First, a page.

The Perfect Bloody Mary

The celebrated vodka and tomato juice cocktail was first concocted in 1921 by Fernand “Pete” Petiot, an American barman at Harry’s Bar in Paris. When Petiot moved to the King Cole Bar at the St Regis Hotel in New York he adapted his recipe to the American palate, adding lemon and worcestershire sauce.

The cocktail was soon established as a weekend house-party staple on this side of the Atlantic, and is renowned for its “hair of the dog” properties. Tradition dictates that a Bloody Mary is best served before lunch, but not before midday.
I believe that a Bloody Mary should be served in along glass and I favour the taller and wider version of whisky tumblers, which hold approximately half a pint.

It’s worth mixing the cocktail in a glass jug, preferably one with a top, to hold in non-liquid bits when it comes to pouring. Be sure to have a generous supply of vodka, pure tomato juice, lemons, worcester sauce, celery salt, tabasco, salt and black pepper and ice cubes. The tomato juice must be chilled in the fridge.

Pour some vodka into the bottom of the jug. Spirit quantities depend, of course, on the spirits of your drinking companions: I tend to fill a four-pint Bloody Mary jug (this will make eight glasses) with at least half a pint of vodka. Next, fill the jug with tomato juice up to a couple of inches from the brim. Cut one and a half lemons into six quarters, giving each one a gentle squeeze over the jug before dropping it into the mixture.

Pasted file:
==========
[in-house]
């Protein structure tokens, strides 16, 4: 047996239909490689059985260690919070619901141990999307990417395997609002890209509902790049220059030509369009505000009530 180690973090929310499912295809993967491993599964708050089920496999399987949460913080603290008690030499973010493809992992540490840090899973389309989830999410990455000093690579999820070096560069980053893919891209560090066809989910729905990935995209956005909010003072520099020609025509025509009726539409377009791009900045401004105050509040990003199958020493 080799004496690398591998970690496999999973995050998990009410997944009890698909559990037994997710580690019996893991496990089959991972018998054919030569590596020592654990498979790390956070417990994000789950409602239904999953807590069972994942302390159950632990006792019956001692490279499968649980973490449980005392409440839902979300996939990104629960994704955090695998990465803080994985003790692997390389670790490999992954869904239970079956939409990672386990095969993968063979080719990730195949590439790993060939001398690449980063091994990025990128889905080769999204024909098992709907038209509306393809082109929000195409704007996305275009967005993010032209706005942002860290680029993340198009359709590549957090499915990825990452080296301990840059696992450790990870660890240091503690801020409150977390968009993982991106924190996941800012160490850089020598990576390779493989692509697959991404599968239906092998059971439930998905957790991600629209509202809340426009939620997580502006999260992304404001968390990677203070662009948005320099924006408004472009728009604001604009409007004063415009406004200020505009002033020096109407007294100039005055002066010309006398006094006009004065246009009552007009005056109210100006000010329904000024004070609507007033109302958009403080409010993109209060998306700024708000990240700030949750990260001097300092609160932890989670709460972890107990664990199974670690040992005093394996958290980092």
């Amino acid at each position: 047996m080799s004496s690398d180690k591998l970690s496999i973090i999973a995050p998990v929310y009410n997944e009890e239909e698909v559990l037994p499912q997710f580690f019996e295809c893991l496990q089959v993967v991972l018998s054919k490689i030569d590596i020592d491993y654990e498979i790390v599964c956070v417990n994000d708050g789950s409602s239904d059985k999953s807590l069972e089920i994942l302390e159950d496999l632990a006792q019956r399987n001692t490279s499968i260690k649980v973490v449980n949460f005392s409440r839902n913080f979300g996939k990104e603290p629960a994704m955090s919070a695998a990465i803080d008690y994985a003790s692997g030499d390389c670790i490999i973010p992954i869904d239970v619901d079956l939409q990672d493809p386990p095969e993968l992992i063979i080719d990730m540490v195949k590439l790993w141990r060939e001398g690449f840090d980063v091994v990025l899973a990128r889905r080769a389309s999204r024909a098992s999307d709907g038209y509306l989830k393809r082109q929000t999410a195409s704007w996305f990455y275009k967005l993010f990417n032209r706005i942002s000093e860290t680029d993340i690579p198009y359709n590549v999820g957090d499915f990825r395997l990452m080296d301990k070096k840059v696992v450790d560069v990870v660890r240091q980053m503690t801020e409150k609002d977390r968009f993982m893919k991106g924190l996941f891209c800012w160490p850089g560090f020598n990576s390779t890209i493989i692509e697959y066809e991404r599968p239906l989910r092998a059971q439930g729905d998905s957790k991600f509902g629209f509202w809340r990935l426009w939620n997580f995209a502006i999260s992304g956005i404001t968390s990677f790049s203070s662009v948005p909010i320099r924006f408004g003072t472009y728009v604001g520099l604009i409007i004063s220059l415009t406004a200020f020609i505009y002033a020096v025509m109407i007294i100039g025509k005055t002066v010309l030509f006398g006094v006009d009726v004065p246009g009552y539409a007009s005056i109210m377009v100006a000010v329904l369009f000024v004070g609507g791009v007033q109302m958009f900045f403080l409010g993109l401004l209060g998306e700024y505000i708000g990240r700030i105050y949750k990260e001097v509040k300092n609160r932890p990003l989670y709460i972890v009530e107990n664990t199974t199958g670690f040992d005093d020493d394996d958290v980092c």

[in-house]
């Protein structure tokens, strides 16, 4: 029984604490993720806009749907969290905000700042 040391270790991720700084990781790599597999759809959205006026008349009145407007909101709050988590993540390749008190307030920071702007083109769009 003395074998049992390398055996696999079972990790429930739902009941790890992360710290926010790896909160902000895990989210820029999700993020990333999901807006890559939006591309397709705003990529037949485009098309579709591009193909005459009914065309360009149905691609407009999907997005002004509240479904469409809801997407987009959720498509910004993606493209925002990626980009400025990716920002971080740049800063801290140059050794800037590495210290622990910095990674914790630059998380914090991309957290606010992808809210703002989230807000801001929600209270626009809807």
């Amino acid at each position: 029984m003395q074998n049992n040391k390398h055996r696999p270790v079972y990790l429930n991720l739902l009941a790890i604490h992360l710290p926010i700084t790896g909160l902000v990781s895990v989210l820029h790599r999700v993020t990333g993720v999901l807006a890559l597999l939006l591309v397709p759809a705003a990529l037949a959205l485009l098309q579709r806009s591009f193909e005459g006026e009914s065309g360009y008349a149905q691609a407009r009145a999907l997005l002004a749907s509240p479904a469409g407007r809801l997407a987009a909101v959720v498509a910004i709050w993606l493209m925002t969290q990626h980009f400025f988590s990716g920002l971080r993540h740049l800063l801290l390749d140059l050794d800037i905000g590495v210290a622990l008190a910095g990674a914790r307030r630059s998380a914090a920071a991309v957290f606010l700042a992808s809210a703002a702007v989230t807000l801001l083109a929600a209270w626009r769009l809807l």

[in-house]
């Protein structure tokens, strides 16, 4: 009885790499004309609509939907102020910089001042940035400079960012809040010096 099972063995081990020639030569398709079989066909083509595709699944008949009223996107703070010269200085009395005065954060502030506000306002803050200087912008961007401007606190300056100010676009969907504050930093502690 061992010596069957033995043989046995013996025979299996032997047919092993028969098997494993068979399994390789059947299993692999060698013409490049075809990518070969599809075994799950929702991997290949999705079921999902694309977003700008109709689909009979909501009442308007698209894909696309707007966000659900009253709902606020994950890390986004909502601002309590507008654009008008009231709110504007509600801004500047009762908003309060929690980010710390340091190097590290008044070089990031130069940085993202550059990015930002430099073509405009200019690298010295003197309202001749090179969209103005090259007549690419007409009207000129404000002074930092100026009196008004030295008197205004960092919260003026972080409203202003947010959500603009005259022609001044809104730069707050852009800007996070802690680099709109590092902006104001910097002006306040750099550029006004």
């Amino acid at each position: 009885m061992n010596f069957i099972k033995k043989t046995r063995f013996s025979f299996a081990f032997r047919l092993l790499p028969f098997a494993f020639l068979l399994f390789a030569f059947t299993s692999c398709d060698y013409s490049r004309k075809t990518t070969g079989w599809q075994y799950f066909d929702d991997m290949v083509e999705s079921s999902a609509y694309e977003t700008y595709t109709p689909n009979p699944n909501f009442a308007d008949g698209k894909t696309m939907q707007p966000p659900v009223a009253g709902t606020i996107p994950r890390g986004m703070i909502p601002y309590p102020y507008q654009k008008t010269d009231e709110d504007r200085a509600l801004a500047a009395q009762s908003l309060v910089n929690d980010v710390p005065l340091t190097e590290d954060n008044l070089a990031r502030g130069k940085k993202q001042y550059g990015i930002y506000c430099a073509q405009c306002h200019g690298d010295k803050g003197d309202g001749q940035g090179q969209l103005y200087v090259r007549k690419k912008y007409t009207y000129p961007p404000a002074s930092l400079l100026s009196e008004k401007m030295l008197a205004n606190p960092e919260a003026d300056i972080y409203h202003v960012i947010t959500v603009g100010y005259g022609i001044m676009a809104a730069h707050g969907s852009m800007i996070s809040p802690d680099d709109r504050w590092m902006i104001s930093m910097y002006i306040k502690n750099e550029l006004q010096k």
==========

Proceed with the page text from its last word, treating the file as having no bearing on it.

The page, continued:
Add four teaspoons of worcester sauce, four generous teaspoons of celery salt, and four teaspoons of tabasco. Squeeze the remaining lemon half and discard it. Stir, try for taste and add a little salt and black pepper. Give one final good stir and leave in the fridge. Just before serving, place a few ice cubes into the jug.

Increasingly, people are asking for Virgin Mary or Bloody Shame. You may want to make a jug leaving the vodka out, then add vodka to the glasses of those who want it. You may also wish to substitute ordinary tomato juice with Clamato – a spicy variant that comes in jars. As it has a more pungent flavour, I recommend toning down the celery salt, tabasco and worcester sauce. Many people prefer more lemon juice, so I recommend squeezing a few more lemons into a small jug that can be left on the side.

If you have any Bloody Mary left over, don’t pour it away. It will be just as delicious the following day. Cover the jug with cling film, having removed the lemon pieces, and leave in a cool larder overnight.